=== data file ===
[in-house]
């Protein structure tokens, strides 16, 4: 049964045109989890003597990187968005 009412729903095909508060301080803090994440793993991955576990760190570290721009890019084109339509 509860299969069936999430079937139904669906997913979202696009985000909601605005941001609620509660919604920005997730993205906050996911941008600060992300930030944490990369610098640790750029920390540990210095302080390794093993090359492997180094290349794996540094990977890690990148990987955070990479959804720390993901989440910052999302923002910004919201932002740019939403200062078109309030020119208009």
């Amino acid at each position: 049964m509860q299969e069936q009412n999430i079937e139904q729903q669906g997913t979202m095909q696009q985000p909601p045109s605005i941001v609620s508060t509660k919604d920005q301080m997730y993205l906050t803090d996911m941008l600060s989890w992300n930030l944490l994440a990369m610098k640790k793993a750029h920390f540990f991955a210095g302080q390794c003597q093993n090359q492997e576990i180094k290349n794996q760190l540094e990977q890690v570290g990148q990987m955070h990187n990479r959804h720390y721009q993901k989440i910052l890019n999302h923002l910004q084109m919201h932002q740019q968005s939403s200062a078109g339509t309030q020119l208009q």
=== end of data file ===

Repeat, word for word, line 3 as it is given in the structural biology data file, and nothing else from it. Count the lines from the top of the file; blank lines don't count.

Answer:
């Amino acid at each position: 049964m509860q299969e069936q009412n999430i079937e139904q729903q669906g997913t979202m095909q696009q985000p909601p045109s605005i941001v609620s508060t509660k919604d920005q301080m997730y993205l906050t803090d996911m941008l600060s989890w992300n930030l944490l994440a990369m610098k640790k793993a750029h920390f540990f991955a210095g302080q390794c003597q093993n090359q492997e576990i180094k290349n794996q760190l540094e990977q890690v570290g990148q990987m955070h990187n990479r959804h720390y721009q993901k989440i910052l890019n999302h923002l910004q084109m919201h932002q740019q968005s939403s200062a078109g339509t309030q020119l208009q």